A two-year investigation led to the arrests of 14 people on the Big Island in connection with an alleged marijuana growing and distribution network.
The leader of the group has openly said cannabis is a religion for him and that he’s proud to spread what he calls the sacrament. How he did it, though, appears to have run afoul of federal authorities.
Roger Christie of Hilo speaks openly about what he calls his religion — his THC ministry, and of the wealth that has flowed from it.
“The nickname for it is ganja-nomics,” he says on web videos he made promoting his services, “the natural economy that happens when you have freedom and cannabis together.”
He claims a state license to be a wedding minister is his license to provide the drug. For donations of varying amounts The Hawaii Cannabis Ministry based issues a “Religious Use of Marijuana” ID card, ordainment, legal defense kits, and what the founder calls the sacrament — marijuana
“We use cannabis religiously, and you can too,” Christie says. “Raise the level of acceptance for having the blessings of cannabis in our life. I know you want it. I wanted it, I was hungry for it. I got it.”
Thursday he got arrested, along with more than a dozen others, picked up in various locations from Hilo to Honokaa. Drug enforcement agents, sheriffs, county police, immigrations and customs and even postal agents were part of the bust. Sources say 14 people in all were taken into custody.
“They were only after people that they had federal indictments for,” said Nathan Clark, who lives in the THC Ministry building called The Moses Building. “They left all my things alone. They told me I was free to go.”
Clark said he is from Iowa and has been out of jail himself since May 11th.
“The DEA, it’s one of their last hurrahs in their failed drug war, the war against cannabis,” Clark said.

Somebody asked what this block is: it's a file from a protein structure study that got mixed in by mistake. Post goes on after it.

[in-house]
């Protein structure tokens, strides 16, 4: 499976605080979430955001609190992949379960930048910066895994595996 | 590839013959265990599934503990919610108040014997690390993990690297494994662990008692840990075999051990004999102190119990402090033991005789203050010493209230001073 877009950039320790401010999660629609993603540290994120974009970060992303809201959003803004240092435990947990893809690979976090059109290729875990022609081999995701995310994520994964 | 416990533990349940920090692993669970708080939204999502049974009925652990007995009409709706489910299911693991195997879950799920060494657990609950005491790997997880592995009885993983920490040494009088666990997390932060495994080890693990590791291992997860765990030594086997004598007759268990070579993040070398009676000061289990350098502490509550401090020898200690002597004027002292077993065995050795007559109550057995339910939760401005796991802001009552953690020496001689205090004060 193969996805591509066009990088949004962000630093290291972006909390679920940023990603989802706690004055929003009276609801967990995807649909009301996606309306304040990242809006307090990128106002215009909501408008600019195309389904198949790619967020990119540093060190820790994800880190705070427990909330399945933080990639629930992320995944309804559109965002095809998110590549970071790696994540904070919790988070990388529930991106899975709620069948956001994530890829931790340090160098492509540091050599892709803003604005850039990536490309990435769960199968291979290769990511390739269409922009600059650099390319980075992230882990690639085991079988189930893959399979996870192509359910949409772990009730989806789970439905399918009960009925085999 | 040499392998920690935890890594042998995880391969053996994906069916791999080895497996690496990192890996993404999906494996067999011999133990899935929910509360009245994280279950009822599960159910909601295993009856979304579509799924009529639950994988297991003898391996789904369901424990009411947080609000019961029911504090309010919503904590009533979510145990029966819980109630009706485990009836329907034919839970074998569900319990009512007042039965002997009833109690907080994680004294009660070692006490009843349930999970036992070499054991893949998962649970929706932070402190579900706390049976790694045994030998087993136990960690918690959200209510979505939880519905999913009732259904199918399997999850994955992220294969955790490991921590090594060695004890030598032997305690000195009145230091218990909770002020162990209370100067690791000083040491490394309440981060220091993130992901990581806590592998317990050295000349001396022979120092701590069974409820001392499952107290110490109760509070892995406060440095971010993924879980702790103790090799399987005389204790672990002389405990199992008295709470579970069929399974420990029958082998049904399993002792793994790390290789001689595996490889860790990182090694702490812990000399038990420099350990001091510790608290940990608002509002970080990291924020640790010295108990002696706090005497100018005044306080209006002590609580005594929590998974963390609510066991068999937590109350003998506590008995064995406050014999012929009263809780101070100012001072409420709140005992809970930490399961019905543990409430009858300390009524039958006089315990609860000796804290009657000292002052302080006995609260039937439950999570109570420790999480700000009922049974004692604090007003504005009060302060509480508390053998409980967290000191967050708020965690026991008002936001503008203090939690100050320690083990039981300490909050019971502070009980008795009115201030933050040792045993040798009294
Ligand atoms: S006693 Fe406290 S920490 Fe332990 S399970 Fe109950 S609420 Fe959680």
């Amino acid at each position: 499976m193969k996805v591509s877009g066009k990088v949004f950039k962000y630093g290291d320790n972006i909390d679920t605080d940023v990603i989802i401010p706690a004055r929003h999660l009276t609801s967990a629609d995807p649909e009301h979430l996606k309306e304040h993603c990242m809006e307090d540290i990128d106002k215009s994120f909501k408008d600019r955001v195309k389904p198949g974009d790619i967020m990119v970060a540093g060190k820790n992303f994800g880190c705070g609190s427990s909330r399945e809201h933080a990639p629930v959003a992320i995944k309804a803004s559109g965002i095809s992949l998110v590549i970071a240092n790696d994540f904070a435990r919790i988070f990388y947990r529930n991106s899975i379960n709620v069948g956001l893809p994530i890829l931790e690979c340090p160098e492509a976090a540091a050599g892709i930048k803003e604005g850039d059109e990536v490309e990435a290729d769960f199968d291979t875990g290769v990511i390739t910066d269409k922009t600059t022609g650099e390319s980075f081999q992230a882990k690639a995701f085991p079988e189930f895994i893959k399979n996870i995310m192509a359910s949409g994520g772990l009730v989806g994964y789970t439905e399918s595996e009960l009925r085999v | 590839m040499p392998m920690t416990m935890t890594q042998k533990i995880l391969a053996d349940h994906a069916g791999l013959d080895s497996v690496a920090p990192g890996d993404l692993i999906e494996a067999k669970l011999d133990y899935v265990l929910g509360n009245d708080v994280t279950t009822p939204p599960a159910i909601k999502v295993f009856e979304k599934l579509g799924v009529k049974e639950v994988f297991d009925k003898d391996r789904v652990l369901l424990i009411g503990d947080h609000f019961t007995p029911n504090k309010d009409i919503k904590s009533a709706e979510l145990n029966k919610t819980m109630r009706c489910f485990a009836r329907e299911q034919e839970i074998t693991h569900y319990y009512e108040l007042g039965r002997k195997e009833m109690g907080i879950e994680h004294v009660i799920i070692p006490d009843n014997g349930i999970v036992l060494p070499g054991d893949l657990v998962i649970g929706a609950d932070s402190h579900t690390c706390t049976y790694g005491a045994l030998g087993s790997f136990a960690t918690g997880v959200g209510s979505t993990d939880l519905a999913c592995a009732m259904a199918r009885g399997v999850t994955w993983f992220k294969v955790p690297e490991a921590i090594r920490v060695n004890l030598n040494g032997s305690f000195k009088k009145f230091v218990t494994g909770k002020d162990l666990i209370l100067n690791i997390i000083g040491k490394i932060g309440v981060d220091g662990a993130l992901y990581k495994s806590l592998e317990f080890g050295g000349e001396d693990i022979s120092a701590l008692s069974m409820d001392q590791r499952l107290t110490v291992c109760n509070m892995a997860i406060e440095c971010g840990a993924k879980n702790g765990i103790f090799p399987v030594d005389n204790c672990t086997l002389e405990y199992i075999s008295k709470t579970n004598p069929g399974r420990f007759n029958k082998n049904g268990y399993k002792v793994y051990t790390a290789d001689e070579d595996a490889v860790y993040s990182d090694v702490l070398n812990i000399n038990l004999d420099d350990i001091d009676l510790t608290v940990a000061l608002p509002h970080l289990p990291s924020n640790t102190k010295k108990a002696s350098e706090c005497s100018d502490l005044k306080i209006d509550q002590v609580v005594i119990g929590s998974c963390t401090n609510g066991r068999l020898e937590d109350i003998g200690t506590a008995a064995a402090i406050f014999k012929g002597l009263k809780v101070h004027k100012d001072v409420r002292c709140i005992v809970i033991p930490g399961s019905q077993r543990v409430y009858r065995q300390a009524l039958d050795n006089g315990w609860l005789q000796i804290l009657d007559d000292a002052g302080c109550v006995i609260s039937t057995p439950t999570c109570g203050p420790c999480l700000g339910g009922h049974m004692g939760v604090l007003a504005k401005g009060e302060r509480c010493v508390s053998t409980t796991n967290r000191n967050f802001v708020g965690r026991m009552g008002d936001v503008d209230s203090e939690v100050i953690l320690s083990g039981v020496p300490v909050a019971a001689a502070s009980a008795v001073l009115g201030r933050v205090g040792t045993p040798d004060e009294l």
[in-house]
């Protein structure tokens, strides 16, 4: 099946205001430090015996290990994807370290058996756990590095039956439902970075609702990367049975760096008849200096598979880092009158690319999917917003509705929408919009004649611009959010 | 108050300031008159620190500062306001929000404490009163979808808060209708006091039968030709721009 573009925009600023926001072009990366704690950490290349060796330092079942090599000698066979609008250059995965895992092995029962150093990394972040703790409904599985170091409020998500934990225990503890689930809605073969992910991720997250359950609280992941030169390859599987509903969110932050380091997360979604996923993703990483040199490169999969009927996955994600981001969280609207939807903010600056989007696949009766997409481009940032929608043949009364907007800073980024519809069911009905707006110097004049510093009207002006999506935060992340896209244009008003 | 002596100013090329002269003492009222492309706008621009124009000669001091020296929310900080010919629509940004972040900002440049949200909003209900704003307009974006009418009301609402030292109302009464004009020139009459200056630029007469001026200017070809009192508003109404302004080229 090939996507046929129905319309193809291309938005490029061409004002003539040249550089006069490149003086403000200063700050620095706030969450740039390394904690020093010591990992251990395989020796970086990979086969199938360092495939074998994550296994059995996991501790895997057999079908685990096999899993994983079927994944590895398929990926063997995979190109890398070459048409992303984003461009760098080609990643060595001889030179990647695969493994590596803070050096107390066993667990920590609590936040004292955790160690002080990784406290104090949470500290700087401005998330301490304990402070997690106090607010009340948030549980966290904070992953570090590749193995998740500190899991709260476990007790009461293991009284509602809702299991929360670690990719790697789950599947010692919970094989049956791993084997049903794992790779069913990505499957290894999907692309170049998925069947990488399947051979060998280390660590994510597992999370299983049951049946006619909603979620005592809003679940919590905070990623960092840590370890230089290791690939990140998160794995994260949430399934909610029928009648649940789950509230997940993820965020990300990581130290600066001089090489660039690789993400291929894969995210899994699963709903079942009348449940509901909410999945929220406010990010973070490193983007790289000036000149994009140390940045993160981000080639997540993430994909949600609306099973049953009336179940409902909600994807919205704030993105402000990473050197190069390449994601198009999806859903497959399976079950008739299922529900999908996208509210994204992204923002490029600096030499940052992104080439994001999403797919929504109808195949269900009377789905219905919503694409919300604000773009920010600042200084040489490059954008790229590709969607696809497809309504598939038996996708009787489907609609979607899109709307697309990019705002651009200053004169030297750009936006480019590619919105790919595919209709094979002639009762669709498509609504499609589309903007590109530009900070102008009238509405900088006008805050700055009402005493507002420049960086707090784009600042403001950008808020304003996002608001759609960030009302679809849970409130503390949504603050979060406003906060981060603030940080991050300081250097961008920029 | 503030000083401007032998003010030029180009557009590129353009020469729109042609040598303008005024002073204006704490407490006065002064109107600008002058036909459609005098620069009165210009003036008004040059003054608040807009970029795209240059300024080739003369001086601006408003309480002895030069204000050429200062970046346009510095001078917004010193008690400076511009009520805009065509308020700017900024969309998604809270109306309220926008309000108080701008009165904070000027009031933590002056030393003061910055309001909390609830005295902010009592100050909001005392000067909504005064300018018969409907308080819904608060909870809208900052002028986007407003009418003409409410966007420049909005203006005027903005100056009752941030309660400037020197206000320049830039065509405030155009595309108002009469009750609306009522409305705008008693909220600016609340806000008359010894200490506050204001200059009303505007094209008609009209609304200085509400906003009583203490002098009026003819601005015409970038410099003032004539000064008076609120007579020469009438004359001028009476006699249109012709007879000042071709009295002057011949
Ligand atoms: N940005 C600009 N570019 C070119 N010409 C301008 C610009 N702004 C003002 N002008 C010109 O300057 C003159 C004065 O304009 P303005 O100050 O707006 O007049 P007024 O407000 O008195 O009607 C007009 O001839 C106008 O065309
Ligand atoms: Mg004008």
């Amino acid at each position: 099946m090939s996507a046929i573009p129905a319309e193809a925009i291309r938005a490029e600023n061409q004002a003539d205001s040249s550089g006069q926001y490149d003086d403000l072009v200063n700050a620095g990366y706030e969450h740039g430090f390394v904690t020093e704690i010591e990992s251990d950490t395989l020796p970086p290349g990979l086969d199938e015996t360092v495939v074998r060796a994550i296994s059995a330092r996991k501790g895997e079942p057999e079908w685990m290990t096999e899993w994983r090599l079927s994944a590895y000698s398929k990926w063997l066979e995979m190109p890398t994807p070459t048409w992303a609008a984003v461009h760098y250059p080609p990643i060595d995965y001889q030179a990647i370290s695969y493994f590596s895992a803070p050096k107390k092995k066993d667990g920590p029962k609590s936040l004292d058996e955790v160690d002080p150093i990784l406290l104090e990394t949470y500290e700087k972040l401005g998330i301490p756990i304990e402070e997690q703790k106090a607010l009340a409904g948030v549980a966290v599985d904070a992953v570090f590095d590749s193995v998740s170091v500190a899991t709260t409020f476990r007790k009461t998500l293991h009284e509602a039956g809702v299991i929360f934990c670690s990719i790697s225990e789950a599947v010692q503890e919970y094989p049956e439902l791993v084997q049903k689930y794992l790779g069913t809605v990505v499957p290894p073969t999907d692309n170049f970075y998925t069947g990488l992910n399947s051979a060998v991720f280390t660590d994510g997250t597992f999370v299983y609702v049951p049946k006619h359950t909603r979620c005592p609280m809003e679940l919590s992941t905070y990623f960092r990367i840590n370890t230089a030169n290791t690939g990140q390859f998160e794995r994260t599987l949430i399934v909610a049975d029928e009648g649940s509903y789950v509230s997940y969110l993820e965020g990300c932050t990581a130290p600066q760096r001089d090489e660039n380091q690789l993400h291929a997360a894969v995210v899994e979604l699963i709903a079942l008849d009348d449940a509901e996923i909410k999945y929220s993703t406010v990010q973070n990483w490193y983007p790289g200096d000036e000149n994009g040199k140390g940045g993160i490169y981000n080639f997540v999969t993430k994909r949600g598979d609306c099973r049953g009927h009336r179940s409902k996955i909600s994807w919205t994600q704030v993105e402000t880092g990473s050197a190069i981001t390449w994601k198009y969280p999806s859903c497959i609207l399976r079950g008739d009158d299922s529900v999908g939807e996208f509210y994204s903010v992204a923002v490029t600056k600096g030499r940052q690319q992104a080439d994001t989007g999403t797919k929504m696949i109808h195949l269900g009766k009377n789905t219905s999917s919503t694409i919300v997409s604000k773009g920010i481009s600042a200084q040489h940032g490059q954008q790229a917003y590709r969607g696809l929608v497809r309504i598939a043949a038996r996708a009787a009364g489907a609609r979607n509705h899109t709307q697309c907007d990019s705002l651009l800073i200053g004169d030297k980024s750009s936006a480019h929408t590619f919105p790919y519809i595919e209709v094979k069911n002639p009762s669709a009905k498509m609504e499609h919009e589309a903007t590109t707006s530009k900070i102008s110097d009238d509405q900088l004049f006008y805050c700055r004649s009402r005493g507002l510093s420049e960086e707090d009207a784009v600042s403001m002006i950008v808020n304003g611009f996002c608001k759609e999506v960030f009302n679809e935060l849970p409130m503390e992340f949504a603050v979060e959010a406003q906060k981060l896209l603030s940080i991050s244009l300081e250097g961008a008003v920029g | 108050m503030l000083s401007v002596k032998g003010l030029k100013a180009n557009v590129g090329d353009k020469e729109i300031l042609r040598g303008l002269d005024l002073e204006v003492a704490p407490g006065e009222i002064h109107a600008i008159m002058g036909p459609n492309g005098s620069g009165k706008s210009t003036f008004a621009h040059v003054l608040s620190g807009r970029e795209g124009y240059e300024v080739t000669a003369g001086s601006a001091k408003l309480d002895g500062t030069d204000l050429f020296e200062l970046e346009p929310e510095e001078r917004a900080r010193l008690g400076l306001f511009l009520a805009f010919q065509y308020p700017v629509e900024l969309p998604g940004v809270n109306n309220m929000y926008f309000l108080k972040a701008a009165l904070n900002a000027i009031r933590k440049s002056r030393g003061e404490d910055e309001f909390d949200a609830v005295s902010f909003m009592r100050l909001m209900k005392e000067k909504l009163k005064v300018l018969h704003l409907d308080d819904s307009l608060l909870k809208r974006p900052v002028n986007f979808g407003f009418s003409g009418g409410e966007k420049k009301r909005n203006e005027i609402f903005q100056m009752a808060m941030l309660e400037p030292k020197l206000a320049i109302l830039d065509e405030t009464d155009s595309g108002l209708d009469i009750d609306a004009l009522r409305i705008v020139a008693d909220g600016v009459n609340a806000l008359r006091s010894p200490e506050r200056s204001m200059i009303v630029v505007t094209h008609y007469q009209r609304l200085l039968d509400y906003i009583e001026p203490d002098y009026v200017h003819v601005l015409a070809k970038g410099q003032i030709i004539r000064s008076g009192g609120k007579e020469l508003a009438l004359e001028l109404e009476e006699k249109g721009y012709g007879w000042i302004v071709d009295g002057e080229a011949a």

The suspects were put on a Coast guard c-130 plane bound for Oahu. Authorities declined to comment.
In the past associates of Christie have been arrested as far away as the East Coast. At the time of a high-profile raid in Florida 2 years ago, Christie told KHON2 his religion is a defense against prosecution.
“Everyone in the USA is born into the right to cultivate and to use cannabis,” he said. “Every state in the United States guarantees religious freedom for each of their citizens, and the federal government does, too.”
Christie openly guided his followers about a Hawaii County law directing low-priority for low-quantity marijuana busts.
“There is no more budget for the county police or prosecutors to go after people who are in the misdemeanor amount of cannabis,” Christie claims, “and that’s the 24 plants and 24 ounces.”
And to feed what Christie told KHON2 was a demand that exceeded supply, he developed a system where ministry members could grow pot at home, make a donation of cannabis to the ministry and get a monetary donation in return. Though 14 are now in custody, the ministry boasts more than 60,000 members.
“May your garden grow green and plenty,” Christie says. “We’ll see you at harvest time.”
The U.S. Attorney’s office told KHON2 it plans a press conference about the bust tomorrow.